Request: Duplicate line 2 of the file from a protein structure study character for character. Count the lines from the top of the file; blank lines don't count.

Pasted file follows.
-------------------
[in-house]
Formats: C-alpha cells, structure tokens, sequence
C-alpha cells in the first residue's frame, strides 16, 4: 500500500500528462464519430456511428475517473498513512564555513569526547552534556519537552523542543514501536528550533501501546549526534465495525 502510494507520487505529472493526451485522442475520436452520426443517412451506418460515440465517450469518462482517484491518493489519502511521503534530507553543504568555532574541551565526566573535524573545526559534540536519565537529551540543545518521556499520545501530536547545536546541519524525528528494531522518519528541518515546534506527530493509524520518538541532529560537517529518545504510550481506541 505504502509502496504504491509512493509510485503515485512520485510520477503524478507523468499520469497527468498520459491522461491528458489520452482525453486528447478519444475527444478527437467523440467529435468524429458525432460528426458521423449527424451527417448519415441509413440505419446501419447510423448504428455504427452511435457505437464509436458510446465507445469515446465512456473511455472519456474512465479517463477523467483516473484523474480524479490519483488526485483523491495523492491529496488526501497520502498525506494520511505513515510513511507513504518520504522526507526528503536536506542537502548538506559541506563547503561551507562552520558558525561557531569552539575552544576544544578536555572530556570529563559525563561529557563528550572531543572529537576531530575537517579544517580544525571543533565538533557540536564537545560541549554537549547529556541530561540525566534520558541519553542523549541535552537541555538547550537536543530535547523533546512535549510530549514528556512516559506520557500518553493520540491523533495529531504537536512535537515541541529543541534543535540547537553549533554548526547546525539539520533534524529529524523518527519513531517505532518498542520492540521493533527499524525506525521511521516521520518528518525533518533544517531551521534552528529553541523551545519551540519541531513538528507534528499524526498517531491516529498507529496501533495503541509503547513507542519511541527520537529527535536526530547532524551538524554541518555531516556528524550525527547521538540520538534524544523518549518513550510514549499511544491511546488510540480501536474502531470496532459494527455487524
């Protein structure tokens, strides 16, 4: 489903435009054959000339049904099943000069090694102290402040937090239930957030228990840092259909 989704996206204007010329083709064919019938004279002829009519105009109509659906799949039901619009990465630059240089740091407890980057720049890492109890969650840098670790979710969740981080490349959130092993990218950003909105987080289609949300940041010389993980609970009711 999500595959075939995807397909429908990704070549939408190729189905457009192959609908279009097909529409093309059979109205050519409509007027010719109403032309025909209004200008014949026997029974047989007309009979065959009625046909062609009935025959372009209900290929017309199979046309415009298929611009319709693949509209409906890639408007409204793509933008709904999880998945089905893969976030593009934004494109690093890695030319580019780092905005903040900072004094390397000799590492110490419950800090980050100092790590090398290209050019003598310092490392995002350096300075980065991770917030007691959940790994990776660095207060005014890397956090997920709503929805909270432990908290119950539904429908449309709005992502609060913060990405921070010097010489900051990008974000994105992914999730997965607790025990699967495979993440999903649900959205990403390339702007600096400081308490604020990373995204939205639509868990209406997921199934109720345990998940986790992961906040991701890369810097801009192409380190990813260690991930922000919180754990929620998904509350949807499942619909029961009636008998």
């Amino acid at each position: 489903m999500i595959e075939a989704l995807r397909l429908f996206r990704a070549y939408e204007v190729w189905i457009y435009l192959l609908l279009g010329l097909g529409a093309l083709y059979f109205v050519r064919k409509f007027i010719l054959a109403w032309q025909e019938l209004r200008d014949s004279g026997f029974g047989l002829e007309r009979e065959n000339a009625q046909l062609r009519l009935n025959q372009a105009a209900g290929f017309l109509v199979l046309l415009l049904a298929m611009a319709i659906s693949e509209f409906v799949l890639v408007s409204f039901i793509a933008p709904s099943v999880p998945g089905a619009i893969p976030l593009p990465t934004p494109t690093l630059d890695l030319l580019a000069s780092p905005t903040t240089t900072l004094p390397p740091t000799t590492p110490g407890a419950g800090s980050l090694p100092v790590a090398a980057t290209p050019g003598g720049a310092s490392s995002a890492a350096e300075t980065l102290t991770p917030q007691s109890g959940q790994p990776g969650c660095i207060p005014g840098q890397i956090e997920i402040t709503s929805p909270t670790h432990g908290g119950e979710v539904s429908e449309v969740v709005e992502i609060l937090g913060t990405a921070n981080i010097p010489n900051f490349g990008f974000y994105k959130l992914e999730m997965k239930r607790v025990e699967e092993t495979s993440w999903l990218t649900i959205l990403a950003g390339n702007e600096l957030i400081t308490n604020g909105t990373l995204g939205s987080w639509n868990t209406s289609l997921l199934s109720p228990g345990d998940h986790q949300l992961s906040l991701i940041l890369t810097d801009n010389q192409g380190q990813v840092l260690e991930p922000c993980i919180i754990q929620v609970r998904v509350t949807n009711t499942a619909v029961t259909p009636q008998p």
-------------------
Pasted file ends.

Formats: C-alpha cells, structure tokens, sequence